The Jody Scheckter Collection Is For Sale

The 1979 Formula 1 driver’s world champion Jody Scheckter puts up his entire car collection for sale. RM Sotheby’s will auction Scheckter’s cars at the Monaco Sale on May 11th. 

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Photo RM Sotheby’s

Jody Scheckter, the only South African F1 world champion to date, has harboured a rich collection of racing cars for a very long time. From his very first Formula 1 car to the one with which he took his world title, they are all present in the collection… and are all up for auction.

Championship winning Ferrari

The most important car in the collection is easily the 1979 Ferrari 312 T4. This is not just the car with which Scheckter took the 1979 world title, he was also the only one who has ever driven this specific chassis – #40. He won the Belgian GP, the Monaco GP and the Italian GP in it, that last drive securing him the title. The car is unrestored, as it was how Ferrari handed it to Scheckter, who bought the car from the factory in 1982.

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Ferrari 312 T4. Photo RM Sotheby’s
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Photo Ferrari

Ferrari built just 5 chassis of the 312T4, the final flat-12 Ferrari to win a world championship. The originality reflects in the asking price. RM Sotheby’s expects this Ferrari to reach a price between €5.2 million ($5.7 million) and €6.5 million ($7.1 million).

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McLaren M19A. Photo RM Sotheby’s

First F1 start

Scheckter’s first F1 – the M19A with which he made his debut in the US Grand Prix in Watkins Glen in 1972 – is also part of the collection. McLaren made just four M19 chassis, of which two were A-versions. The McLaren M19A carries an estimate of €750,000 to €1 million ($820,000 – 1,092,270).

The McLaren M23 from the 1973 season is priced much higher, from €1,750,000 to €2,250,000 ($1,9 million – 2,45 million). The car – chassis #M23-2 – was raced for much of the season by Peter Revson, but Jody Scheckter drove two Grand Prix in it as well. Revson won the British Grand Prix in this chassis, a race famous for a multiple-car pile-up caused by… Scheckter in another McLaren M23.

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Tyrrell 007. Photo RM Sotheby’s

Winning with Tyrrell

After the Canadian Grand Prix in 1973, McLaren told Scheckter he would not be retained. The South African started talks with Tyrrell. At the final Grand Prix, in Watkins Glen, Jackie Stewart announced he would retire from F1. The announcement came after Stewart lost his teammate at Tyrrell, François Cevert, who had died in a crash. In 1974, Jody Scheckter thus made his debut with Tyrrell. Scheckter won two Grand Prix that year.

The Tyrrell 007 that is offered here, was the car Scheckter raced in 12 races in 1975 and 1976 season. Without much success, it has to be said. Third place at the 1975 British Grand Prix was the car’s best result. The car comes with a Ford-Cosworth DFV engine, and is expected to sell at around €650,000 to €900,000 ($710,000 – 983,000).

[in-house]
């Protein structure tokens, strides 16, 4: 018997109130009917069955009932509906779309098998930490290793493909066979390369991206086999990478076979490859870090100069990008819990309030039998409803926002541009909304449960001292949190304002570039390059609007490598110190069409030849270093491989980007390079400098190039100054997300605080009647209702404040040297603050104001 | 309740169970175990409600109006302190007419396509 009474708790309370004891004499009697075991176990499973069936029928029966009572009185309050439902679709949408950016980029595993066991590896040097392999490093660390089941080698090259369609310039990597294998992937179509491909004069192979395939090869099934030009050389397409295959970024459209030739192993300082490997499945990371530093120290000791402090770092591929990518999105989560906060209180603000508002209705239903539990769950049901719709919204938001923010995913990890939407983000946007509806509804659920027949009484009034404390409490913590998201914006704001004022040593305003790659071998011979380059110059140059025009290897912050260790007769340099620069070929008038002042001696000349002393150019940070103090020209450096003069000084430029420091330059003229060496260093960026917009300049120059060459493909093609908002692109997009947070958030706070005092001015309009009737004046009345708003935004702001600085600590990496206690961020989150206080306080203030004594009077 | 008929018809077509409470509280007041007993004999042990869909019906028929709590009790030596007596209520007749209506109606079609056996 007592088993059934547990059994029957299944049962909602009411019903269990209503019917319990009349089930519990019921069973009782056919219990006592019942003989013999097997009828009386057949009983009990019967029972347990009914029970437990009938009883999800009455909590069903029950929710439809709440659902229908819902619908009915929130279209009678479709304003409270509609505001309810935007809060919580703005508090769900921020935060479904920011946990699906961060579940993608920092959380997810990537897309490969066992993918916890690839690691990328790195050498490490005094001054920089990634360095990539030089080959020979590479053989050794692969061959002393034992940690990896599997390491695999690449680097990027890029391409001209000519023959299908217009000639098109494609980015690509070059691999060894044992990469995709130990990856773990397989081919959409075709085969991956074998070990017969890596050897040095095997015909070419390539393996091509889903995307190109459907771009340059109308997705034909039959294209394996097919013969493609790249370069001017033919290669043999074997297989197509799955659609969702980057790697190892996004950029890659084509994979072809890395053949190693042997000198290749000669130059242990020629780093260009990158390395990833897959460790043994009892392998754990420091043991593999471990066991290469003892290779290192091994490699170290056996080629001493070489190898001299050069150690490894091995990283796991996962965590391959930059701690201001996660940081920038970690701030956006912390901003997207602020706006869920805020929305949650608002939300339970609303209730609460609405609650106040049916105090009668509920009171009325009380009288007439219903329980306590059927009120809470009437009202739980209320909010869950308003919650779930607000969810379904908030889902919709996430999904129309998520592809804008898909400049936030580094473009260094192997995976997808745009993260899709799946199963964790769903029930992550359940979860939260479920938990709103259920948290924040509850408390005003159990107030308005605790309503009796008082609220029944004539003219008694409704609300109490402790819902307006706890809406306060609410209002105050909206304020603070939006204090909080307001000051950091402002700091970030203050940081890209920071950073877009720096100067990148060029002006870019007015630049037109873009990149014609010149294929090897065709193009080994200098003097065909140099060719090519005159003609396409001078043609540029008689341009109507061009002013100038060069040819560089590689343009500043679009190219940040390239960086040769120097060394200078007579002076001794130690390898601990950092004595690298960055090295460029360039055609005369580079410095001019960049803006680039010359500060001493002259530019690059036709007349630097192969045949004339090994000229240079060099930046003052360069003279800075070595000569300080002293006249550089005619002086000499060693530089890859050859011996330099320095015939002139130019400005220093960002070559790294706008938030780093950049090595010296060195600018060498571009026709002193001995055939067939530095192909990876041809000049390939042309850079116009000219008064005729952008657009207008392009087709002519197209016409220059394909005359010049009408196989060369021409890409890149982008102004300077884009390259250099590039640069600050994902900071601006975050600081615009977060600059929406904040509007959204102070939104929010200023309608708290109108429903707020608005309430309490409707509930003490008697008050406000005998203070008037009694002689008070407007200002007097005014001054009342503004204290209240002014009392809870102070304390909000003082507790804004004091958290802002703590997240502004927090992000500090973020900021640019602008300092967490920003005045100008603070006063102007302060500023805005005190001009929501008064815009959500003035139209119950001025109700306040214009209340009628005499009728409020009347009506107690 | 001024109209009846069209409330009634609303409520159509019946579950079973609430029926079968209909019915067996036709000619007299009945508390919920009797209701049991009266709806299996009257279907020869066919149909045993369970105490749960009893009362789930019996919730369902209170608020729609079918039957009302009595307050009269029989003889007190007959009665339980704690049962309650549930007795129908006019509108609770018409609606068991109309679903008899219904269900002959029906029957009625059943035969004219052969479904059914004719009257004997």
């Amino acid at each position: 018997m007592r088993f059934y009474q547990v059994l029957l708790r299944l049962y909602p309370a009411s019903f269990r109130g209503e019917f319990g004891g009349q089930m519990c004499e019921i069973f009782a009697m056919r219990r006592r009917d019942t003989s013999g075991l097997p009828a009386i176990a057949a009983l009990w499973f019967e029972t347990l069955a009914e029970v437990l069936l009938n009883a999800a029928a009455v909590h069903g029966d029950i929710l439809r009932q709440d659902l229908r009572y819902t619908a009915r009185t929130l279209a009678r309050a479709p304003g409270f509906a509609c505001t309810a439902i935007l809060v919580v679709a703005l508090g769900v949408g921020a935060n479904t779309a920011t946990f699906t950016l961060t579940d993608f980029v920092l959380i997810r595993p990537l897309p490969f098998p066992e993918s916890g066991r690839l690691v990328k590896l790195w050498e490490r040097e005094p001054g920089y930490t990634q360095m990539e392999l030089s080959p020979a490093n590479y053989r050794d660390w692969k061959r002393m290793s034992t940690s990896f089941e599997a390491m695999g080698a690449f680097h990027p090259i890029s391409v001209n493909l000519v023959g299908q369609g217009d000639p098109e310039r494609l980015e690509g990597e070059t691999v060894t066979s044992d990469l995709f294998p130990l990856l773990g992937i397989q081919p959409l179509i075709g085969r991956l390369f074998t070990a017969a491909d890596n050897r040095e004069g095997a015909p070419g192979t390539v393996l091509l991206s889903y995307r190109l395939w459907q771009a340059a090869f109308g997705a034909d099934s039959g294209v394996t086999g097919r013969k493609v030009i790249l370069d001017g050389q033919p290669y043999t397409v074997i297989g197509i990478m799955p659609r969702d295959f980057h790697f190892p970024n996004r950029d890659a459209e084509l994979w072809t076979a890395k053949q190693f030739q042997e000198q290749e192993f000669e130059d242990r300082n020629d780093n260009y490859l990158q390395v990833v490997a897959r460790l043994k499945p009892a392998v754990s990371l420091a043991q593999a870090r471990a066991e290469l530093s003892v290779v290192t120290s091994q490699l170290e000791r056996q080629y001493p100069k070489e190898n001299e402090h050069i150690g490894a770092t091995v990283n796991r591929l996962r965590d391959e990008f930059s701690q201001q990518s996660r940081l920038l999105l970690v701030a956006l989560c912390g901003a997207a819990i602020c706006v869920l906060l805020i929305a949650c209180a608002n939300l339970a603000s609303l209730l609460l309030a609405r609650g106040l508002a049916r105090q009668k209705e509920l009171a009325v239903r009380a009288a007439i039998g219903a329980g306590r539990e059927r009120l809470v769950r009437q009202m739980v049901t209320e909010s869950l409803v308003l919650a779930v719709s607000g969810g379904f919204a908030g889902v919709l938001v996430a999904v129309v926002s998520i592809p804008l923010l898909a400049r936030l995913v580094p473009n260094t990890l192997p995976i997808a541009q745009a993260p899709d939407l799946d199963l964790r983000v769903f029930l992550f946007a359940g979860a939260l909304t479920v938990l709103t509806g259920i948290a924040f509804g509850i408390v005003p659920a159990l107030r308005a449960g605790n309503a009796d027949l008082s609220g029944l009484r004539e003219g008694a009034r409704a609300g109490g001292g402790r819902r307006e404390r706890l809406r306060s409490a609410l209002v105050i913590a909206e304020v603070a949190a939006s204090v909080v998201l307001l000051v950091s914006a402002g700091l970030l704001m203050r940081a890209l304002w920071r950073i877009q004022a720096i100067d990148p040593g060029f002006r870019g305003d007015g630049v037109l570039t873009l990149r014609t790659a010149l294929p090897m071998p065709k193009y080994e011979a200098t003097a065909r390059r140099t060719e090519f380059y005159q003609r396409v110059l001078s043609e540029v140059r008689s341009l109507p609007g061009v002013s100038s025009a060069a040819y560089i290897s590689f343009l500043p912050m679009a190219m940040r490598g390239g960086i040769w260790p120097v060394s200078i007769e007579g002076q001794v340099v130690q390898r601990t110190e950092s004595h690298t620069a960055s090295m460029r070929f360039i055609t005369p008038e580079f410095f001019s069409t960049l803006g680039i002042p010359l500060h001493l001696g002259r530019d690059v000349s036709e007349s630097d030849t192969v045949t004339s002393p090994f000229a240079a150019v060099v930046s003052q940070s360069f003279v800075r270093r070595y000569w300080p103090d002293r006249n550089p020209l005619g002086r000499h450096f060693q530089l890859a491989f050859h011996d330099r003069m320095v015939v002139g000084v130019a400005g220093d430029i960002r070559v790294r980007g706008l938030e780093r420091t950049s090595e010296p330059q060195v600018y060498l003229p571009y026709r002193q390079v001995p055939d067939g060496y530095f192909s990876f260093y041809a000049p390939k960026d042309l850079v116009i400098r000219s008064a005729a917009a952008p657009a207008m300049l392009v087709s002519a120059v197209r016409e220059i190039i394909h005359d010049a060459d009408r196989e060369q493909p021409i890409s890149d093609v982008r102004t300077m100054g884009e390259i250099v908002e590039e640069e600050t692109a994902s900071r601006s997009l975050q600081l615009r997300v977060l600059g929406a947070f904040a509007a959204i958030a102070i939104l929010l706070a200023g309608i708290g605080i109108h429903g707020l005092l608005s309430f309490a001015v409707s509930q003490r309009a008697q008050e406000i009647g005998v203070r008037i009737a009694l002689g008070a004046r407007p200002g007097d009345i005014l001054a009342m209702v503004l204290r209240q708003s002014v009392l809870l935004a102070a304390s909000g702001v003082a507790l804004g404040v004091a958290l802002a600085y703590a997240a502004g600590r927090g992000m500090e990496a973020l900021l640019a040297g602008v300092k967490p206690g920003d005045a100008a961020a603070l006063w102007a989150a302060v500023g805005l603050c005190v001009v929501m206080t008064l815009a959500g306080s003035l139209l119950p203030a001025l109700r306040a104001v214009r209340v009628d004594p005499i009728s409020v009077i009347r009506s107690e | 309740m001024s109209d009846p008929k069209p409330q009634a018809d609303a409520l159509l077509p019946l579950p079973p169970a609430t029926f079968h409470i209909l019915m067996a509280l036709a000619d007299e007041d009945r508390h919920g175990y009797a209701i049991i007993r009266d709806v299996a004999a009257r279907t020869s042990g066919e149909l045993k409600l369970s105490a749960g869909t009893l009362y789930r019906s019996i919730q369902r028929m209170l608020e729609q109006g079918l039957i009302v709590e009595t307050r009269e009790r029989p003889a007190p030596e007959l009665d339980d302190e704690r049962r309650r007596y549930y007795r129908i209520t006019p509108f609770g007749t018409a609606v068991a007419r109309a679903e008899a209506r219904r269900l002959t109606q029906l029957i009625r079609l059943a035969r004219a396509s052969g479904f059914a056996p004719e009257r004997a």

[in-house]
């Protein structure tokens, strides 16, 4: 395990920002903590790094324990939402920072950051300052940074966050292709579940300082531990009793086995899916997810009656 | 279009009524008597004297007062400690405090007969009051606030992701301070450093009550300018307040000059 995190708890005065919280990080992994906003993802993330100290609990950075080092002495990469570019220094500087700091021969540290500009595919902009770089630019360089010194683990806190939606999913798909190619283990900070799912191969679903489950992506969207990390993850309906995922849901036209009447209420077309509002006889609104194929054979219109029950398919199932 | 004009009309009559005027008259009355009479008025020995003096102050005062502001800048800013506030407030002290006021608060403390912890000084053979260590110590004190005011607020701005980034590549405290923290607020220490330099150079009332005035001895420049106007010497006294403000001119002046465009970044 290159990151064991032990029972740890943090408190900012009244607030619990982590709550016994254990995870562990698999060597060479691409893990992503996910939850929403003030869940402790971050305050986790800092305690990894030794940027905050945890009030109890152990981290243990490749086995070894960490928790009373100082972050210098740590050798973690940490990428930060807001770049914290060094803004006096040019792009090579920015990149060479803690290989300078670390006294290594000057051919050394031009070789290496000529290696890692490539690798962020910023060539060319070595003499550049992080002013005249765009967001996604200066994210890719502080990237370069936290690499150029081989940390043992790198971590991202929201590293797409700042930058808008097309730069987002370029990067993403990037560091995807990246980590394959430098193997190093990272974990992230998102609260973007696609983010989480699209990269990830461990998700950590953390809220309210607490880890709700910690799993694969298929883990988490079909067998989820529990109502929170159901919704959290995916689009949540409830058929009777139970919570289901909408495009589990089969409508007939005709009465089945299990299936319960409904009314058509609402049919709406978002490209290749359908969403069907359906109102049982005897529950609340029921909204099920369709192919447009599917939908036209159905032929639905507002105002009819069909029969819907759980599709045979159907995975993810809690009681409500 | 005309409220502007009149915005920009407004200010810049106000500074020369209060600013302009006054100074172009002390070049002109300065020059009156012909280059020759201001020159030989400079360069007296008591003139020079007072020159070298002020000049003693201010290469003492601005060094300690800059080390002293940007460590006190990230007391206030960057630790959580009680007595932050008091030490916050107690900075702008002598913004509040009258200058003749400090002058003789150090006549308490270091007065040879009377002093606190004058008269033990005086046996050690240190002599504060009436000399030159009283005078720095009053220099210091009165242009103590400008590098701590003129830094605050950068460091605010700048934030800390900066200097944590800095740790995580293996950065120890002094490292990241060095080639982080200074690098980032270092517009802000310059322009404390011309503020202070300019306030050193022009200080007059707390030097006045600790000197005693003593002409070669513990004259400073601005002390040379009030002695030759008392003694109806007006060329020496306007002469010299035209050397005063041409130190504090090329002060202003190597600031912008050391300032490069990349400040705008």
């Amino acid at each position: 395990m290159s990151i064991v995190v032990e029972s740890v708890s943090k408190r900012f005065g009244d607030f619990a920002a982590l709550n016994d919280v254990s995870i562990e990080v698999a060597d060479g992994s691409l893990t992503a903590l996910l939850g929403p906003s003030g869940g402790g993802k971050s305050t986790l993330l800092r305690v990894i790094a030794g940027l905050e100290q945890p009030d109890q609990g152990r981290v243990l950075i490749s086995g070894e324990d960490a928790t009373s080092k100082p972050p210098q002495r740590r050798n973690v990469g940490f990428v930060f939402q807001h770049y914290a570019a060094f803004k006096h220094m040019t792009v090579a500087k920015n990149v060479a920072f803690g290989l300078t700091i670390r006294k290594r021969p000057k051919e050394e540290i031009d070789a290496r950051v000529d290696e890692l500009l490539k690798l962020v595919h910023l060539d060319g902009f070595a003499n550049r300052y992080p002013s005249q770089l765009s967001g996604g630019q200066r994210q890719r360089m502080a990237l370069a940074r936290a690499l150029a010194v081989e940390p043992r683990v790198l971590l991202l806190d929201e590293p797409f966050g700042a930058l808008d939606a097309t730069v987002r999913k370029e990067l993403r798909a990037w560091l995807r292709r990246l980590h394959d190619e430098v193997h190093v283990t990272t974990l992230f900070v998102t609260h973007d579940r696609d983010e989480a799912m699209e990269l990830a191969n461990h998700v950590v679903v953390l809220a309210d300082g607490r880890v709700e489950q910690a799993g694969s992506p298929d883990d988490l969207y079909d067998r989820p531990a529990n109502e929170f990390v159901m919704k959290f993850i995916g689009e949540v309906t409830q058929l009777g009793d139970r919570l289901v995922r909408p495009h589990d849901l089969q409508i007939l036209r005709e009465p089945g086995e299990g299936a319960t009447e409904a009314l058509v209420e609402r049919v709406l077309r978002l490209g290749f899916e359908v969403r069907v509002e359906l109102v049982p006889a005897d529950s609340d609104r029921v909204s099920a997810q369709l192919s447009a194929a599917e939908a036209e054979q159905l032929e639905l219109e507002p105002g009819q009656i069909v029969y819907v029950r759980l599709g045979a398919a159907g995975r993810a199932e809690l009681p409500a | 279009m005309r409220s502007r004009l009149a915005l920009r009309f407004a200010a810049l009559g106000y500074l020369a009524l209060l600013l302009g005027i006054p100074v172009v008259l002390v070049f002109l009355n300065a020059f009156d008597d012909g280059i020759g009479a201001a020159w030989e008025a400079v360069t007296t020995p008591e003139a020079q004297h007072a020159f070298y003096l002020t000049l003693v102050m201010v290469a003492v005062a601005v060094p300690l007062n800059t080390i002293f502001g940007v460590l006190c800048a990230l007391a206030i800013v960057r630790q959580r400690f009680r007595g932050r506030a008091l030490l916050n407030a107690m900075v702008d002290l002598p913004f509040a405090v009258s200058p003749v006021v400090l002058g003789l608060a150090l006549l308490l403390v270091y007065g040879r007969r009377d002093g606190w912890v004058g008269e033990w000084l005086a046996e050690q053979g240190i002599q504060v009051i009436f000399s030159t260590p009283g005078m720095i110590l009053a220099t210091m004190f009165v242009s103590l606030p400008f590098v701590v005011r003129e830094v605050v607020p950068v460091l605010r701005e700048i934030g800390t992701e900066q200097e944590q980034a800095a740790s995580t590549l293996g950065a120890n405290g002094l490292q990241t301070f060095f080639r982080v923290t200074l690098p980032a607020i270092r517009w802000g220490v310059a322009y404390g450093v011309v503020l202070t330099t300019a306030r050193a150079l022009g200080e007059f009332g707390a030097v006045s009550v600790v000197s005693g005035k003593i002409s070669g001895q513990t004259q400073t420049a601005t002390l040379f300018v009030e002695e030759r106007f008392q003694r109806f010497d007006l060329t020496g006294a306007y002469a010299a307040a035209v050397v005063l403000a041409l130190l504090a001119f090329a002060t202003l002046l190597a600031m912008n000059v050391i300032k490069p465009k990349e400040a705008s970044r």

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Tyrrell P34. Photo RM Sotheby’s

Tyrrell P34

Next up is an F1-legend, in the form of the six-wheeler Tyrrell P34. The car was never Scheckter’s favourite, but he could not deny its unique place in F1 history. And Scheckter’s name is linked to it, as he gave the car its only F1 win, at the Swedish GP in Anderstorp in 1976. The reason this Tyrrell P34 has a surprisingly low estimate – €450,000 to €650,000 ($492,000 – 710,000), is because this is a car without actual racing history. The car was assembled around an unused P34 chassis and is generally seen as ‘chassis 8’.

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Wolf Racing WR1. Photo RM Sotheby’s

The Wolf miracle

Moving on to what may be the hidden gem in the sale: Scheckter’s 1977 Wolf WR1. Walter Wolf was a self-made oil trader for whom the seventies oil crisis brought serious wealth. He indulged his passion for cars and racing through Lamborghinis (mostly) and through his own Formula 1 team. After an initial association with Frank Williams and Patrick Head, Wolf Racing had a highly successful season in Formula 1. Success that was for one part due to engineer Harvey Postlethwaite (who built upon a design by Patrick Head) and for the other part, Jody Scheckter signed on.

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Jody Scheckter avoids trouble in Wolf #20 in Dutch GP, Zandvoort, 1977. He’d finish third. Photo Koen Suyk/Anefo

Despite being just a one-car entry, Scheckter made the most of it, winning no less than three GPs (Argentina, Monaco and Canada). He finished on the podium on six other occasions. The South African finished the season in second place, behind Niki Lauda. If it did anything, it alerted Ferrari that Scheckter was championship material.

No reserve

WR1 is priced with an estimate of €450,000 to €650,000 ($492,000 – 710,000). Apart from the Ferrari, all cars are offered ‘no reserve’. But with a history like this, and offered at the sale coinciding with the Monaco GP Historique, don’t expect any bargains.

More on the other cars from RM Sotheby’s Scheckter collection here.

Report by Johan Dillen

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